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|Title: ||Disruption of a Movement: A Network Analysis of the Assassination of Benazir Bhutto|
|Author(s): ||Shue, Mitchell Y.|
|Issue Date: ||15-Jan-2010|
|Abstract: ||To more accurately understand the impact of the assassination of former Prime
Minister Benazir Bhutto on the democratization movement in Pakistan, this thesis study
provides a network-oriented analysis of those individuals associated with her either
personally, as participants in the movement, or in some other non-obvious way. By using
publicly available news sources and data visualization software, this thesis shows the
shape of the social network and identifies change agents, opinion leaders, and other
actors and groups who might play key roles in the network.
The analysis reveals what effect her assassination has had on the shape of the
democratization network and on the network’s ability to recover, grow, and develop in
order to advance the cause of democracy in Pakistan. While many individuals and small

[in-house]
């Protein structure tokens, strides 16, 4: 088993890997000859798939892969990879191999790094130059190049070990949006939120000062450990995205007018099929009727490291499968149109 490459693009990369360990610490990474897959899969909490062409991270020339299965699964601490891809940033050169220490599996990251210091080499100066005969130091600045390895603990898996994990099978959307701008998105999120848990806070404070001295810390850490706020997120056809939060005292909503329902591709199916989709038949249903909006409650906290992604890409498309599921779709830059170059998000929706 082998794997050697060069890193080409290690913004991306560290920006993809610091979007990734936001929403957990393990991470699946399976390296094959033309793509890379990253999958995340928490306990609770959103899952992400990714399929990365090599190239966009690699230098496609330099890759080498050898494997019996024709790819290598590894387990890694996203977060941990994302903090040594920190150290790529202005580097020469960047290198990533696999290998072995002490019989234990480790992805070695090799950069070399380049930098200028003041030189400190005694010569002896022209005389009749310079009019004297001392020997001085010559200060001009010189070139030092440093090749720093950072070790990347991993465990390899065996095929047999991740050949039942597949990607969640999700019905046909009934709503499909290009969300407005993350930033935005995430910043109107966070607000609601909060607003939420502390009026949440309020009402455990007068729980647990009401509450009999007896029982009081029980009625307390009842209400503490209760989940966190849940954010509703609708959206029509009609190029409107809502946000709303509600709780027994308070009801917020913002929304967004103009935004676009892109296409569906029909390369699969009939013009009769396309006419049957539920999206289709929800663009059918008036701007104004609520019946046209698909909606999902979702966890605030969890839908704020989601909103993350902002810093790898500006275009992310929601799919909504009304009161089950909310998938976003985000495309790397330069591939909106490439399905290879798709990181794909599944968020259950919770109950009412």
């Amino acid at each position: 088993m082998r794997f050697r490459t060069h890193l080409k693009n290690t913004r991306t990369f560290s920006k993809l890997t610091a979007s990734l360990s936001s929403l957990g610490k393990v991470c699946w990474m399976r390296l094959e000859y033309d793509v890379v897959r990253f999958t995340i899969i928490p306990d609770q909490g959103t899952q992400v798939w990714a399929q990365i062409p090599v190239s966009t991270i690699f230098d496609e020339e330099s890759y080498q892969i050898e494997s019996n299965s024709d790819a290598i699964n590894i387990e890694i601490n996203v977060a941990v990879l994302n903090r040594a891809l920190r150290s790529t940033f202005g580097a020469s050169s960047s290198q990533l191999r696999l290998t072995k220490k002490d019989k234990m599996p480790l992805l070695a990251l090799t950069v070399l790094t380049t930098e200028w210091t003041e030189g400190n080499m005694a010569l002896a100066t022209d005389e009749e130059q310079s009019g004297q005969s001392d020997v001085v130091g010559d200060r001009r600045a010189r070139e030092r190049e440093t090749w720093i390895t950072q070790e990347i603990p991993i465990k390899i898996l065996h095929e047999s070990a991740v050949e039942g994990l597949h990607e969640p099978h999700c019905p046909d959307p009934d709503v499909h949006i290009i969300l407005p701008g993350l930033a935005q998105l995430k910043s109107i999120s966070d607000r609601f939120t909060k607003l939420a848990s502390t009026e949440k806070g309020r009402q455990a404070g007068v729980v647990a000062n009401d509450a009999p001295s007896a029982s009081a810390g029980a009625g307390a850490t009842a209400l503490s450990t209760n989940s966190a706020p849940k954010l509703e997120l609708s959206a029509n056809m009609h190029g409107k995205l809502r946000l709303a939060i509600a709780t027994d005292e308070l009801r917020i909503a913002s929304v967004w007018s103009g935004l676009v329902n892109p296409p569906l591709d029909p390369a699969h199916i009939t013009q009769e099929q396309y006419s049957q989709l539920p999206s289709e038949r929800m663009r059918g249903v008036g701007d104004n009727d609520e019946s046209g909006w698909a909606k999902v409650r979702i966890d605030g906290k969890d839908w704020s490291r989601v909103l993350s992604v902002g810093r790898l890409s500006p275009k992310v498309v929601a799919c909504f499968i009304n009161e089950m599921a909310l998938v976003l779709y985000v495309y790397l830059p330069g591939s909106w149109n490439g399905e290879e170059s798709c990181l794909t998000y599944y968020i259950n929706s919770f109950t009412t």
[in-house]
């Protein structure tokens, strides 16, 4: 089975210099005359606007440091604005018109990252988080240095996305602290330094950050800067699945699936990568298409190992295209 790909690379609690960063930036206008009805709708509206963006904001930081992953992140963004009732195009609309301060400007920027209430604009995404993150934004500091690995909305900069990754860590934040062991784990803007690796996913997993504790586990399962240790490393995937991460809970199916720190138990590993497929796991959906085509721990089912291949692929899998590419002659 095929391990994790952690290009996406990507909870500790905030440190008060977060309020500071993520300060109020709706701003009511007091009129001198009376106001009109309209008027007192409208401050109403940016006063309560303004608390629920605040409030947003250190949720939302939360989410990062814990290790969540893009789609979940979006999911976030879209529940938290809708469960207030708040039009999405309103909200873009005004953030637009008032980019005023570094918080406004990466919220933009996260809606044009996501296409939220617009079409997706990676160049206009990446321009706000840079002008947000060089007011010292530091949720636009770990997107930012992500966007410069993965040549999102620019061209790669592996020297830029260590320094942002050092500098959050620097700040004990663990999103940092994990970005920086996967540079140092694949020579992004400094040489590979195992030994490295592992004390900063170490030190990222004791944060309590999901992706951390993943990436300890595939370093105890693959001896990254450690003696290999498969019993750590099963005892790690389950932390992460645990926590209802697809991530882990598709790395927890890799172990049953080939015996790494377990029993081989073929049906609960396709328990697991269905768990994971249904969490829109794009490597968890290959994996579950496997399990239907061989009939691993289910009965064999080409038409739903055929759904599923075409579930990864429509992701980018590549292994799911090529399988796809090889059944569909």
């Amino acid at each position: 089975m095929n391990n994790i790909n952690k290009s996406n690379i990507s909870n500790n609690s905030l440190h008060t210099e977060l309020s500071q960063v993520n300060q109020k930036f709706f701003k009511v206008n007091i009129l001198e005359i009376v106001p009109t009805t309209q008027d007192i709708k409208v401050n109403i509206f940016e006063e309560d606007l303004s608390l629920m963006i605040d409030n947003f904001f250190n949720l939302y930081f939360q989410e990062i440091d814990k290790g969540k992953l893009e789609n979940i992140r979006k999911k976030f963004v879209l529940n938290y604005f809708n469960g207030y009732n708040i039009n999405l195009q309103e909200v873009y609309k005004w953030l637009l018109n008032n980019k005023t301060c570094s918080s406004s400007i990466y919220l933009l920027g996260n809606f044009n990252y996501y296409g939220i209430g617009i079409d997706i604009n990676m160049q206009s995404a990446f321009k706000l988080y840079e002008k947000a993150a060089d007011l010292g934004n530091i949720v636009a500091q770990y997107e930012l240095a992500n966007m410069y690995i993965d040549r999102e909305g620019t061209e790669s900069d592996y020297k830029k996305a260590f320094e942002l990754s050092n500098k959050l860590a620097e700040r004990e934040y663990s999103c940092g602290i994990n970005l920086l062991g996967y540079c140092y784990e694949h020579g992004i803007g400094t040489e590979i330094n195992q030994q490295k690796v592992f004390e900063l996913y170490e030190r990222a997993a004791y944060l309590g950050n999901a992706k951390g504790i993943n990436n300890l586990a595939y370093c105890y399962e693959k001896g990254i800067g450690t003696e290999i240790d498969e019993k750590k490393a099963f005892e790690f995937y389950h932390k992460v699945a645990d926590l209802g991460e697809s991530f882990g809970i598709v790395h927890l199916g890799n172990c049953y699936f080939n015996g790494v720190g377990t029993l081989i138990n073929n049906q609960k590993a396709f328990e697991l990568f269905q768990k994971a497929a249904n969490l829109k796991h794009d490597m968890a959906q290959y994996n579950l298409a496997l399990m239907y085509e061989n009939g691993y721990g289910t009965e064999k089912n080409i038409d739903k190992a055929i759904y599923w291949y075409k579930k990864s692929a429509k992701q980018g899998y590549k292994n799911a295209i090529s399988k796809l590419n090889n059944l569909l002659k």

groups became detached from the network when the former Prime Minister was
assassinated, based solely on topology, the surviving network showed no signs of
imminent collapse or weakness.
The subject of this study is intentionally narrow, but the implications and
applications of this type of network-oriented analysis in the field of conflict analysis and
resolution are numerous. By making use of well-known and widely accepted network
theories, together with software tools and algorithms to visualize relationships between
individuals and groups, researchers and practitioners can better understand what happens
when key individuals and groups are added to or removed from a network. Will the
network collapse? Can it repair itself? Will it grow at an increased or decreased rate?
Answers to these types of questions form a basis of understanding that can help
researchers and practitioners decide what tactical or strategic adjustments might be
needed to continue or expand conflict resolution efforts and interventions, or perhaps to
even anticipate conflict escalation.|
|Appears in Collections:||School for Conflict Analysis and Resolution|
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